A few hours after Auburn’s nerve-wracking, nail-biting, head-shaking 59-42 win against fifth-ranked Missouri to claim the Southeastern Conference championship, the news kept getting better. No. 10 Michigan State upset No. 2 Ohio State, 34-24, pushing the No. 3 Tigers — presumably, as it always is with the Bowl Championship Series rankings — into the national championship game.
Top-ranked Florida State took care of Duke, 45-7, assuring its place in the BCS championship game in Pasadena, Calif. The final BCS rankings will be released Sunday afternoon.
Answered prayers are old hat for Auburn, at least lately. Three weeks ago, quarterback Nick Marshall threw a deep pass that bounced off the hands of two Georgia defenders and into the arms of receiver Ricardo Louis, who scored on a 73-yard touchdown. Then last week, Auburn toppled No. 1 Alabama, the two-time defending BCS champion, when Chris Davis returned a missed field goal for an unlikely touchdown.
On Saturday, the Tigers first needed to take care of their own business. They captured Auburn’s first conference championship since 2010, when quarterback Cam Newton used Atlanta as a stepping stone on the way to a Bowl Championship Series championship.
Three years later, with Marshall replacing Newton and Gus Malzahn now the Tigers’ coach, Auburn made its case, drive after drive, devastating run after incredible run, that the champion of the nation’s most competitive conference also deserves a chance at the national title.
The politicking, of course, began almost as soon as the game ended.
“I think Auburn deserves a chance to play in the national championship,” SEC Commissioner Mike Slive said. “. . . It seems to me that they’ve earned their way to the championship.”
Malzahn, who refused a day earlier to promote his team for a place in the title game, had no problem discussing it late Saturday.
“We’re the SEC champ,” he said. “I believe [SEC teams have] won (the BCS championship) the last seven years. We’ve played the toughest schedule of any of the teams there, and we’re playing our best football. A lot of teams aren’t getting better each week. This team is.”
Running back Tre Mason said he would watch the evening’s game some way, and if that was on the short bus ride back to Auburn, Ala. – Atlanta is a little more than 100 miles away – there would be a way to follow the action.
“God willing,” Mason said shortly after his team’s win, “we’ll get to the national championship.”
This is the way it has been for Auburn, and, yes, the SEC. A team from America’s most competitive conference has found its way into the BCS title game every year since 2005, and even amid the greatest threat to that streak in years, it just seems to shake out this way.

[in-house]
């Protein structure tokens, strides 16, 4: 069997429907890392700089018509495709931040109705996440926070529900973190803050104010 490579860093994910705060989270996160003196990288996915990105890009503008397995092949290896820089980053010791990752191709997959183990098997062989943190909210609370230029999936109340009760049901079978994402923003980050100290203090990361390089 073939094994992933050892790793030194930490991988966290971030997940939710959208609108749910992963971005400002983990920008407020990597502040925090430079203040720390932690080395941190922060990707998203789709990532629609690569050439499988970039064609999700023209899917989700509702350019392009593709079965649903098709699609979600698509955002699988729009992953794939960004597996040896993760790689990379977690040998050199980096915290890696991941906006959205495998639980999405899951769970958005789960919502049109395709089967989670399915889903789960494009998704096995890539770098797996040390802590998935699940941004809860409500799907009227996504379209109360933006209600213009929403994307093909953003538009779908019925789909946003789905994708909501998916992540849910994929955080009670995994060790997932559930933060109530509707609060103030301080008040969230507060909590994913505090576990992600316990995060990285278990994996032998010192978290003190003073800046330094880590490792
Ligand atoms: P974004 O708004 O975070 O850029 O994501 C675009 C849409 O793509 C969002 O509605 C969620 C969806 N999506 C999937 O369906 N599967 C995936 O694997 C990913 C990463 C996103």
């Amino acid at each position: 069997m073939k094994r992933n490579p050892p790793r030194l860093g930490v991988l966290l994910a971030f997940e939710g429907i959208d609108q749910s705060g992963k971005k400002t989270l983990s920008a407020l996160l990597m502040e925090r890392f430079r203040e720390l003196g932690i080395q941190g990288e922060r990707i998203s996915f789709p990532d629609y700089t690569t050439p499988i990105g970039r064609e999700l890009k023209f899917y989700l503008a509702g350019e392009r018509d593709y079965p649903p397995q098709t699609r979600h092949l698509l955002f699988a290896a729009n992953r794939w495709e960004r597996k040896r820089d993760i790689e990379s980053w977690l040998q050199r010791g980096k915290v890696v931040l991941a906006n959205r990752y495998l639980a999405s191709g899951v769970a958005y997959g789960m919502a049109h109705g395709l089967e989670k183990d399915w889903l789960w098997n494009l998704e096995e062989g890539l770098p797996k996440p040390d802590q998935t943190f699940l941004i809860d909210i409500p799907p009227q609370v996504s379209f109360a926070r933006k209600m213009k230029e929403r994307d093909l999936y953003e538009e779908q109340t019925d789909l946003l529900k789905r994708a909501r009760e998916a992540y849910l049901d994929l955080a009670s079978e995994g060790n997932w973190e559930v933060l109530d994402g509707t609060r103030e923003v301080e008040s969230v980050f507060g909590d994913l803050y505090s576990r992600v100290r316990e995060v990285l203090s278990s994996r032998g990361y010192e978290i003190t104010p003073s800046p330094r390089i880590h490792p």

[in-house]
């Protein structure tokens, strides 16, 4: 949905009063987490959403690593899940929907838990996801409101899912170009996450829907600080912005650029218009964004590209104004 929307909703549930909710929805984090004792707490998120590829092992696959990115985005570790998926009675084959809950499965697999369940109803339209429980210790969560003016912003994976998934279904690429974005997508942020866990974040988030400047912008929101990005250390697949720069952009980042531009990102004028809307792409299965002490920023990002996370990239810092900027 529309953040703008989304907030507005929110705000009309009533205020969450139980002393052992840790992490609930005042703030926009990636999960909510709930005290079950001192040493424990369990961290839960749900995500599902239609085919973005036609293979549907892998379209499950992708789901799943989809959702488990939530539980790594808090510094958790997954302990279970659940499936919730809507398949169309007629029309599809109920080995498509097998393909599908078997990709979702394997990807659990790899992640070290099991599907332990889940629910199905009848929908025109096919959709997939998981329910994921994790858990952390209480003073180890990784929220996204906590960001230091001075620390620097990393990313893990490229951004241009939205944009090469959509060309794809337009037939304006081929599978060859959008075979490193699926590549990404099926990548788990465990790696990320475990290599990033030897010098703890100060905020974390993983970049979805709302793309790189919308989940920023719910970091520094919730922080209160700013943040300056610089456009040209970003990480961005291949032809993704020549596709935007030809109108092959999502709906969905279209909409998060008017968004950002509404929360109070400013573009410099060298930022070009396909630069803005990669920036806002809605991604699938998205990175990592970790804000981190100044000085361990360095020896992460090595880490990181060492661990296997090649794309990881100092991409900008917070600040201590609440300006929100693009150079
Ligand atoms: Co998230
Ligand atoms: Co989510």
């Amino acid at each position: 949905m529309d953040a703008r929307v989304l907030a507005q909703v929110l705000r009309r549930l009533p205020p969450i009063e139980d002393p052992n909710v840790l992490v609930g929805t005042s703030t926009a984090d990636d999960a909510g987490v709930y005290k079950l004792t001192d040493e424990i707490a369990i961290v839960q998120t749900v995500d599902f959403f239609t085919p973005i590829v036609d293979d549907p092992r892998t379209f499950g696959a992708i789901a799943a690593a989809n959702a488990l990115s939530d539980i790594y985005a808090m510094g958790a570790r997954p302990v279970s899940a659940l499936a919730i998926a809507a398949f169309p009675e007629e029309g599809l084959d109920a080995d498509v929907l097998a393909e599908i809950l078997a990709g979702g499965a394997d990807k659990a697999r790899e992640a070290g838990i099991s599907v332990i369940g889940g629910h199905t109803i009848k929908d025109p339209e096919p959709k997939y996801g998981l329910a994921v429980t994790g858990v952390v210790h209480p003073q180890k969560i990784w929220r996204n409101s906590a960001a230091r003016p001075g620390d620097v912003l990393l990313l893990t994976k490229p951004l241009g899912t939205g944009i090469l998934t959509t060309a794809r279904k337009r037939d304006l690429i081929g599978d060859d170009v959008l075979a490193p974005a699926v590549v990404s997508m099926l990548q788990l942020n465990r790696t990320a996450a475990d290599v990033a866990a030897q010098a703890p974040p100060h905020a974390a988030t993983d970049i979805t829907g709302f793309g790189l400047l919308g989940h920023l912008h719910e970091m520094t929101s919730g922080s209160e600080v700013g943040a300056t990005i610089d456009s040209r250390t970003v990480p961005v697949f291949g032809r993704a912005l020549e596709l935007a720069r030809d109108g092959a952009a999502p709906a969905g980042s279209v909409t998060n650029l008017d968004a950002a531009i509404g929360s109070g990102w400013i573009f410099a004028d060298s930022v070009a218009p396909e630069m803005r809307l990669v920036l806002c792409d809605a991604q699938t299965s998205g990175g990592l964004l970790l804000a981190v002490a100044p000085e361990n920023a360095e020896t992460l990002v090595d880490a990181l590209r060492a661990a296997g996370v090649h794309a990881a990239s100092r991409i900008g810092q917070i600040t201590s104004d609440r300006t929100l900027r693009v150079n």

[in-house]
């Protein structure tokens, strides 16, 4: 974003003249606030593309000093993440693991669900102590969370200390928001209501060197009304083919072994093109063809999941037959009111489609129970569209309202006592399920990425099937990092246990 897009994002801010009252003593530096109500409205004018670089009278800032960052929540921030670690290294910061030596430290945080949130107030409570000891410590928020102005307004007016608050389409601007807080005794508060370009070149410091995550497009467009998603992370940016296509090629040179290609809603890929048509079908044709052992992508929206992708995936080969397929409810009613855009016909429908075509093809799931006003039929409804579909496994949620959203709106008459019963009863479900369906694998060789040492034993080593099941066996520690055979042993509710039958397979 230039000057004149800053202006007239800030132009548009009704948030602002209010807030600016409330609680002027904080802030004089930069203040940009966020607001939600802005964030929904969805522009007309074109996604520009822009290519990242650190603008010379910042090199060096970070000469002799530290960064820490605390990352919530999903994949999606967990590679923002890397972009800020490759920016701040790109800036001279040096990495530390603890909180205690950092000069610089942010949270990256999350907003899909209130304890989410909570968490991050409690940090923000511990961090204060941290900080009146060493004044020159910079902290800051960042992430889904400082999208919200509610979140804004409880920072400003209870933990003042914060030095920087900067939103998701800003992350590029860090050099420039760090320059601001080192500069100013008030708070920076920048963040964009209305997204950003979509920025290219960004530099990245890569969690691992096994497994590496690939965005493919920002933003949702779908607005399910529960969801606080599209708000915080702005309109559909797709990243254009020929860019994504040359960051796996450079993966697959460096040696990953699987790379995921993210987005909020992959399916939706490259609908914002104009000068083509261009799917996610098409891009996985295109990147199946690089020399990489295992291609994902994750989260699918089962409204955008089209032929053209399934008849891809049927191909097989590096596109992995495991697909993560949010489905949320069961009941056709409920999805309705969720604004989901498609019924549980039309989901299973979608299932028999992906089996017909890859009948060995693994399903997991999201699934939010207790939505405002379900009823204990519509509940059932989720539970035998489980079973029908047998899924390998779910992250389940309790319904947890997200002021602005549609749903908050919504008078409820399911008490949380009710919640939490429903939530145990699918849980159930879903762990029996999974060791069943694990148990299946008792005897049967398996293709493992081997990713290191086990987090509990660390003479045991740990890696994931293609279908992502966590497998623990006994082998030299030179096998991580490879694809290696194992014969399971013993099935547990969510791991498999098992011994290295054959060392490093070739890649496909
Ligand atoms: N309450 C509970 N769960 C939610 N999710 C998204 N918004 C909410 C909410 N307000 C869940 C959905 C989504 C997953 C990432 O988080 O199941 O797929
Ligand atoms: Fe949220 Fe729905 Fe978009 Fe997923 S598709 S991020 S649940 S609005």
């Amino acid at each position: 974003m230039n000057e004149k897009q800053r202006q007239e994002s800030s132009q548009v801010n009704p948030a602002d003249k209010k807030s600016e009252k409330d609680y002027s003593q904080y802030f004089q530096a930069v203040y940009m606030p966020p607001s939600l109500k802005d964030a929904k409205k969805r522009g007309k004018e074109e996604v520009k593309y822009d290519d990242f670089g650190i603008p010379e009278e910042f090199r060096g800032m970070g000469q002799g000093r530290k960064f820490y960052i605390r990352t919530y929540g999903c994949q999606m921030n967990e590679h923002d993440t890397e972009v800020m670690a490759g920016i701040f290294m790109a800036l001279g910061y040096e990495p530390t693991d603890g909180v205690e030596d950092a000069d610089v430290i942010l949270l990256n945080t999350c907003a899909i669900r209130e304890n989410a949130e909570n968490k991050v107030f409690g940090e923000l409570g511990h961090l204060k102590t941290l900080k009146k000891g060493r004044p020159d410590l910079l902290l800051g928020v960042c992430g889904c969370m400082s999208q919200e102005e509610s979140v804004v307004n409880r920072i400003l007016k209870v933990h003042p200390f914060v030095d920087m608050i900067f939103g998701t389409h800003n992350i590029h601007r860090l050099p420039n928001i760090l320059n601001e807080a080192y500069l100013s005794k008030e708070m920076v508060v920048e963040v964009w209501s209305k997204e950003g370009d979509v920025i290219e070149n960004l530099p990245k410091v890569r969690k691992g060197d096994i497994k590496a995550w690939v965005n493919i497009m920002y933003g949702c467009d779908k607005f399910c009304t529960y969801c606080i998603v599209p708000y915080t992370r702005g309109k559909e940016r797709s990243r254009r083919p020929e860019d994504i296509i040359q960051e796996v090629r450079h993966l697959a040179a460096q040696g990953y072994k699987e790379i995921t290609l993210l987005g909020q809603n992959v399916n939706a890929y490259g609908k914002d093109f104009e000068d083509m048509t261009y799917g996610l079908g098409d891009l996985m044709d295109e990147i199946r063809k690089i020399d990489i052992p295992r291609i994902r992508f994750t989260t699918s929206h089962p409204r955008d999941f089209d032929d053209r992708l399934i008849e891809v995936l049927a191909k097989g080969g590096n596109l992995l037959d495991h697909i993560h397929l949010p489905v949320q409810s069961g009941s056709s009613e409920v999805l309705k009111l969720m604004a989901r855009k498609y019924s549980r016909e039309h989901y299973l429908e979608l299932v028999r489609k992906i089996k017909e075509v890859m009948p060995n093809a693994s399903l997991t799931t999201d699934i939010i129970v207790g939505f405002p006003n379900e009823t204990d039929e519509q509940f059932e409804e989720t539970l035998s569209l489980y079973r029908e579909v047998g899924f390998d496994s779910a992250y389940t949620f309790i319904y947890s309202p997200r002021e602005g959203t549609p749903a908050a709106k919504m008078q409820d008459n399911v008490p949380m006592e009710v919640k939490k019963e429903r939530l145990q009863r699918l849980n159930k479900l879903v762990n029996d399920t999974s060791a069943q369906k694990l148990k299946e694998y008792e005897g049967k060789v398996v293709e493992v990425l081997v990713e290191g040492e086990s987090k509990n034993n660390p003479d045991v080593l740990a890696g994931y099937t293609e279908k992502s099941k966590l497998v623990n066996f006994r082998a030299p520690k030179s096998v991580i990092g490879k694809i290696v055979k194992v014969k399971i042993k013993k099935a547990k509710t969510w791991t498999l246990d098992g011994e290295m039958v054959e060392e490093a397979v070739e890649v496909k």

“We’re going to the BCS!” one Auburn fan shouted as the fourth quarter came to a close.
The drama began hours earlier, and even then, the Tigers tried to make their case to surpass the Buckeyes, whose schedule – Ohio State’s most impressive win came against Wisconsin in late September – served as its loudest criticism. Mason didn’t just push his team into the season’s biggest game, even for a team picked to finish fifth in the six-team SEC West during the preseason, he likely ran his way into the Heisman Trophy discussion.
He had a staggering 46 attempts (a school record) for 304 yards (which shattered the previous SEC championship game record) and four touchdowns, a performance that, considering the audience and stakes, should make him a late addition to the list of Heisman Trophy finalists.
“Usually the best players on the best teams have a chance at it,” Malzahn said, “and you’re looking at one of those guys right here.”
Mason, who struck the Heisman pose after one of his touchdowns, called winning sports’ most prestigious individual award among his personal goals. Playing for a national title is, too, he said.
Malzahn, the Tigers’ offensive coordinator under Gene Chizik three years ago, leaned on Mason time and again Saturday. And why not? Missouri continually used a three-man defensive front, which Mason, Marshall and three others ran through and around for 545 combined rushing yards.
Missouri’s defense had worked well throughout the regular season, entering Saturday with the SEC’s second-best rush defense. Missouri, which won the SEC East in its second season in the conference, had allowed 19.4 points in regular-season games, and although it hung with Auburn through the first three quarters, its defense surrendered more than three times that scoring average.
“Everybody has problems with it,” Missouri Coach Gary Pinkel said of the Auburn rushing attack.
This wasn’t a game to be determined by defense, though, and that became clear early. This is the 2013 SEC, and both of its division winners proved that wins these days come by speed, misdirection and scoring. The days of Alabama’s 9-6 win against LSU are faded and gone, even a little more than two years later. Malzahn runs an updated version of the Wing-T, that unpredictable formation from sepia-toned photographs and leather helmets, and Missouri frequently hesitated to identify the ball carrier – and by the time it found its bearings, there went Mason for another long gain.
Malzahn and Pinkel, who also uses a speed-based spread attack, represent the SEC’s new guard. They have taken a high-scoring approach, popular in other conferences in years past, and brought them south. Old-school coaches such as South Carolina’s Steve Spurrier, Georgia’s Mark Richt and even Alabama’s Nick Saban might have to consider following a trend that led these two teams to Atlanta – and, if nothing else, the fringe of the national championship game.
“More people are going use it, probably,” Pinkel said.
When it was finished and Malzahn ducked under an ice bath and streamers fell, there was little left but to wait, watch and hope for yet another answered prayer.
Another went up for Auburn and the SEC, another somehow answered.